Posted on August 9, 2017
This partly overgrown double arched window can be found at the medieval Franciscan Abbaye de la Réau in the Vienne département of France. It looks like it’s had some restoration work done on it, but there’s a long way to go.
Posted on July 27, 2017
This week we have the second instalment of doors in the town of Meillant. Last week we focused on the imposing Chateau, but we are ranging a little further afield this time – although to begin with only as far as the family chapel, which stands in front of the main house:
Just inside the entrance to the site is this visitor centre, which houses a number of miniature models of the chateau and other prominent buildings:
All the doors so far have been in more or less pristine condition, but these two examples in the grounds of the Chateau are rather more neglected – and mysterious:
Finally, because there is a town (or village at any rate) outside the walls, two examples of where the other
half 99.9% live:
Thursday Doors 27 July 2017
Posted on July 13, 2017
Last month we went on a day’s outing by coach with a local group. In the afternoon we visited an ornate chateau (watch this space…) but we began at the restored Cistercian Abbey at Noirlac, in central France.
A slightly different take on ‘doors within doors’:
If anything, the interior is even more impressive:
Although the requirements of modern life can sometimes be a little jarring (that silver column is an air-conditioning unit, I think):
And it’s always nice to see the backs of doors:
Thursday Doors 13 July 2017
Posted on June 29, 2017
This will be the final set of doors from the nearby village of Saint-Martial-sur-Isop, although we haven’t quite seen the last of what it has to offer…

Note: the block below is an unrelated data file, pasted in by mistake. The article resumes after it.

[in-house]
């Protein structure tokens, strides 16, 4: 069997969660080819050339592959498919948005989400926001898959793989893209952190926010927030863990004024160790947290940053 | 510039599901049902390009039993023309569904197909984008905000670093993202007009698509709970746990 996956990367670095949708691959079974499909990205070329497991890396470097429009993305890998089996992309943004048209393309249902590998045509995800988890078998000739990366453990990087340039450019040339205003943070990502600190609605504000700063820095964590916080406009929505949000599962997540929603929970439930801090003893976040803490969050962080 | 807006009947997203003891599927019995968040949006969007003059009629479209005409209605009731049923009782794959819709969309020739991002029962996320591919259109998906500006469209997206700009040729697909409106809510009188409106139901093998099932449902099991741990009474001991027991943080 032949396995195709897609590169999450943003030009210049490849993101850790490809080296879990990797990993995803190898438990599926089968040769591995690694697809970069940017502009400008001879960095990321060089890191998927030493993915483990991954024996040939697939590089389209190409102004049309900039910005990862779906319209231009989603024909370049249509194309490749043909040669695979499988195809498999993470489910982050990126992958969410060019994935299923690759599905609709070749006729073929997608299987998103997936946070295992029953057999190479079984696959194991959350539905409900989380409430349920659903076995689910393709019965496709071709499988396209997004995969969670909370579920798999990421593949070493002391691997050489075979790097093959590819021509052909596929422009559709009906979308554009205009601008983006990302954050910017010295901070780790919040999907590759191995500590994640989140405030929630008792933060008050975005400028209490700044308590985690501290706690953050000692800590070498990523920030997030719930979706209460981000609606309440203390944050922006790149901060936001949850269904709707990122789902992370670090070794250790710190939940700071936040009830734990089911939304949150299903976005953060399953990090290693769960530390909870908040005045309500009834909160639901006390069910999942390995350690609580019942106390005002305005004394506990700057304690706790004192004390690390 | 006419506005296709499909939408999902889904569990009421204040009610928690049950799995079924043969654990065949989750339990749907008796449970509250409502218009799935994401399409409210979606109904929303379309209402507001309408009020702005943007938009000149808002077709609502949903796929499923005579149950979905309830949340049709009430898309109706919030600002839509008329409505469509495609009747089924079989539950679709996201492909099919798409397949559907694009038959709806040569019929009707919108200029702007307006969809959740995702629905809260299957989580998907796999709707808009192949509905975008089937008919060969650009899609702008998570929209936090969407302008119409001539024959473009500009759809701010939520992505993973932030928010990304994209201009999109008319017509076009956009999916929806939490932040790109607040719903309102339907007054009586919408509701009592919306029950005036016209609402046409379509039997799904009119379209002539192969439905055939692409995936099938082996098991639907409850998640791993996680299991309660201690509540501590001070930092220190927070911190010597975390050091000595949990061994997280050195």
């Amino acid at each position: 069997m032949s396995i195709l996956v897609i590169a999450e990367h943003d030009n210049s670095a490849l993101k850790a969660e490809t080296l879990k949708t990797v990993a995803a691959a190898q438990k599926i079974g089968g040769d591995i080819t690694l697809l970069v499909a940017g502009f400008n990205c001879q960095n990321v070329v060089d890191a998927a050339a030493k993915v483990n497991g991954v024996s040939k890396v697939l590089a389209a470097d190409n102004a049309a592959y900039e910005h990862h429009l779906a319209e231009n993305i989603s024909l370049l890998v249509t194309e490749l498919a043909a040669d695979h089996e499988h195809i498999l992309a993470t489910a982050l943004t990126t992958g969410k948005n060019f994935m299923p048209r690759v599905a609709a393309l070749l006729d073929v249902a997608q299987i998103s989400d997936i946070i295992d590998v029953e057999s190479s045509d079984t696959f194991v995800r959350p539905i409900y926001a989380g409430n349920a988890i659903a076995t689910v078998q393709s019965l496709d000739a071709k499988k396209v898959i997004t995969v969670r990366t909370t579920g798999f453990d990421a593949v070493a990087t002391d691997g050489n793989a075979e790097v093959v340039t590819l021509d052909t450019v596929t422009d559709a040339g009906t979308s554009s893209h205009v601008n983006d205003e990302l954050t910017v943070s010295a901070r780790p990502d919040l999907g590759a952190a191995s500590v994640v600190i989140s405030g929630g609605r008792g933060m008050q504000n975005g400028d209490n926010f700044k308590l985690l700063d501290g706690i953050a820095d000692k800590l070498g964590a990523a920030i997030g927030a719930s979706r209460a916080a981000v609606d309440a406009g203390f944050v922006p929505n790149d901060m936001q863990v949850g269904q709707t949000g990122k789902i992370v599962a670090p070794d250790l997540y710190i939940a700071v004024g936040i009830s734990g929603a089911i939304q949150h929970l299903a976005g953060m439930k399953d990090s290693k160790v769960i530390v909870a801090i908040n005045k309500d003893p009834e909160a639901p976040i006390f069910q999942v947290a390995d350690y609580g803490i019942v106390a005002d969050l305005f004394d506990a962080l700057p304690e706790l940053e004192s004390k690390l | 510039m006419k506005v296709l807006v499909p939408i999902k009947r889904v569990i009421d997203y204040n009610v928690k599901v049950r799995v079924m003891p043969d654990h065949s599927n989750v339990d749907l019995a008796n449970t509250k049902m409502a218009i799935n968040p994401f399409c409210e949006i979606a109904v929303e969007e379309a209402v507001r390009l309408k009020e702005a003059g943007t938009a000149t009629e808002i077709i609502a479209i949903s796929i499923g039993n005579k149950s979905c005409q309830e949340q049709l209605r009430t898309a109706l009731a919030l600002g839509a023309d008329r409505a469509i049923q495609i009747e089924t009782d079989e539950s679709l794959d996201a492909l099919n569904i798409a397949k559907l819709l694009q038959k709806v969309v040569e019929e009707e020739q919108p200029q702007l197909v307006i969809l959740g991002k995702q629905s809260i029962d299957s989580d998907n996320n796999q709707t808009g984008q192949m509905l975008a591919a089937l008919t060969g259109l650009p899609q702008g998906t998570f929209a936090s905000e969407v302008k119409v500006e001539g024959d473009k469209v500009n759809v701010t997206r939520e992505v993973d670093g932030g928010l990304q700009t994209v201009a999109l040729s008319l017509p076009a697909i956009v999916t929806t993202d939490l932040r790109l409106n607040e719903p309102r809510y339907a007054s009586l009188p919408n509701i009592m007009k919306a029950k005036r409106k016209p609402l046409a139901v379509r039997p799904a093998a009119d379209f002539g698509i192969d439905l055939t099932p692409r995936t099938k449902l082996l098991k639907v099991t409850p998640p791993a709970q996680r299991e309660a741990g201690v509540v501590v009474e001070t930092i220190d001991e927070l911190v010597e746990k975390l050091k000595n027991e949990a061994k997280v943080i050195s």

Last week we faded out to grey and now we’re picking up where we left off. The legend over the larger door reads ‘Vins en gros’ and the date 1895, so this used to be the premises of a wholesale wine merchant.
It wouldn’t be a village if it didn’t have a church and this one, although quite small, is very interesting. The original building is believed to date back to the Carolingian period (987-1268), although what’s visible today is 12th century (with subsequent renovations and additions).
And finally, as regards doors, some houses in rather better condition than some of the ones we’ve seen:
Next week, before moving on elsewhere, some of the gates to be seen in Saint-Martial and Saint-Barbant.
Thursday Doors 29 June 2017
Posted on June 27, 2017
Answering the theme of ‘steps’ this week is this dramatic-looking staircase to be found in the twelfth-century church in the nearby village of Saint-Martial-sur-Isop.
Although the ceiling has obviously been renovated, this steep and winding set of stairs leading up to the roof looks, if not original then pretty old. Not surprisingly, it isn’t open to the public.
More responses to Frank’s latest challenge can be found here: Tuesday Photo Challenge: Steps
Posted on June 20, 2017
For Frank’s theme of ‘Music’ this week, here is a detail of the mightily impressive pipe-organ in the main church of the French city of Thiers:
…and for perspective, here’s the whole thing:
Posted on June 8, 2017
This week, some more of the doors on offer in the little village of Saint-Barbant.
Ever since I got bitten by the Doors bug (cheers Norm), I have looked at this stretch of wall as we drive through Saint-Barbant and thought that it needs to be explored in more detail:
Yes, a whole range of doors that aren’t doors any more:
This one in particular intrigues me. The brick surround is obviously comparatively modern, and while it’s common enough to see old doors blocked up, in this case it must have happened relatively recently:
Moving on to actual doors, but keeping the blocked-up theme, here’s a proper door and an ex-window:
I’ve always liked the ironwork on the doors of the church (that notice on the left is, sadly, a sign of the times: one has been placed on all public buildings in France as part of the continuing State of Emergency):
Just along from the church is the former tram station: Saint-Barbant was one of the main stations on the Limousin network (although you’d never guess that now), which is why this is more than twice as big as the typical tram stop:
And finally something a little different and definitely prosaic. I think it may once have been used for chickens:
Next week the caravan moves on fifty yards down the road to Saint-Martial-sur-Isop.
Thursday Doors 8 June 2017